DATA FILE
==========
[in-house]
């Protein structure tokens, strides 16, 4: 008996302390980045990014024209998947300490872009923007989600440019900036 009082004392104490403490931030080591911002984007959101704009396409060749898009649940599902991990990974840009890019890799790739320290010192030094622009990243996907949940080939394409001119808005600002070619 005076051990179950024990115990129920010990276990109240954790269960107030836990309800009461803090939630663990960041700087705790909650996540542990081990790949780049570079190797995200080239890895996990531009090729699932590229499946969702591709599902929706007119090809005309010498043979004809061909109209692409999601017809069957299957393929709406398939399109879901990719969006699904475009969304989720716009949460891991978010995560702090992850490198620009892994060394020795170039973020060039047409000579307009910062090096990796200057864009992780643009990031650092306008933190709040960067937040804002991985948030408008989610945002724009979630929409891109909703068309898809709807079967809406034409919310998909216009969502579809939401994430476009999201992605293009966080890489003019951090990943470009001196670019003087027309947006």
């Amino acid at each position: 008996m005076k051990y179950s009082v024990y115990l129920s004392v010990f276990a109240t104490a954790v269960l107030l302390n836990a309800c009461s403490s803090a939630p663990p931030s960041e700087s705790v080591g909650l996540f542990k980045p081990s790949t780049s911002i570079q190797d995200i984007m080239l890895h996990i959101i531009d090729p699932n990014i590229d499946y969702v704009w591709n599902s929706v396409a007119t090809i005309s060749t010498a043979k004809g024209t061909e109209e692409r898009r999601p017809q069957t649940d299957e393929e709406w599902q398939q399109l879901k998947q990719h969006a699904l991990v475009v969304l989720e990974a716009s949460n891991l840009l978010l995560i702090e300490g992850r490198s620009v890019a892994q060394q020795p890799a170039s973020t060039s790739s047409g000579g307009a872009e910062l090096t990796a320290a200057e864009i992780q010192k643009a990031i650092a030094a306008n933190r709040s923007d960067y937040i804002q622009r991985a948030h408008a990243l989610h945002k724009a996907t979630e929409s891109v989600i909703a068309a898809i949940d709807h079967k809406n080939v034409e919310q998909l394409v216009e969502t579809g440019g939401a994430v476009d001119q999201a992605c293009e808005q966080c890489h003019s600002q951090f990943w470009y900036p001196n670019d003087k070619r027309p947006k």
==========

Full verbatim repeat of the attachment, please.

[in-house]
């Protein structure tokens, strides 16, 4: 008996302390980045990014024209998947300490872009923007989600440019900036 009082004392104490403490931030080591911002984007959101704009396409060749898009649940599902991990990974840009890019890799790739320290010192030094622009990243996907949940080939394409001119808005600002070619 005076051990179950024990115990129920010990276990109240954790269960107030836990309800009461803090939630663990960041700087705790909650996540542990081990790949780049570079190797995200080239890895996990531009090729699932590229499946969702591709599902929706007119090809005309010498043979004809061909109209692409999601017809069957299957393929709406398939399109879901990719969006699904475009969304989720716009949460891991978010995560702090992850490198620009892994060394020795170039973020060039047409000579307009910062090096990796200057864009992780643009990031650092306008933190709040960067937040804002991985948030408008989610945002724009979630929409891109909703068309898809709807079967809406034409919310998909216009969502579809939401994430476009999201992605293009966080890489003019951090990943470009001196670019003087027309947006």
């Amino acid at each position: 008996m005076k051990y179950s009082v024990y115990l129920s004392v010990f276990a109240t104490a954790v269960l107030l302390n836990a309800c009461s403490s803090a939630p663990p931030s960041e700087s705790v080591g909650l996540f542990k980045p081990s790949t780049s911002i570079q190797d995200i984007m080239l890895h996990i959101i531009d090729p699932n990014i590229d499946y969702v704009w591709n599902s929706v396409a007119t090809i005309s060749t010498a043979k004809g024209t061909e109209e692409r898009r999601p017809q069957t649940d299957e393929e709406w599902q398939q399109l879901k998947q990719h969006a699904l991990v475009v969304l989720e990974a716009s949460n891991l840009l978010l995560i702090e300490g992850r490198s620009v890019a892994q060394q020795p890799a170039s973020t060039s790739s047409g000579g307009a872009e910062l090096t990796a320290a200057e864009i992780q010192k643009a990031i650092a030094a306008n933190r709040s923007d960067y937040i804002q622009r991985a948030h408008a990243l989610h945002k724009a996907t979630e929409s891109v989600i909703a068309a898809i949940d709807h079967k809406n080939v034409e919310q998909l394409v216009e969502t579809g440019g939401a994430v476009d001119q999201a992605c293009e808005q966080c890489h003019s600002q951090f990943w470009y900036p001196n670019d003087k070619r027309p947006k």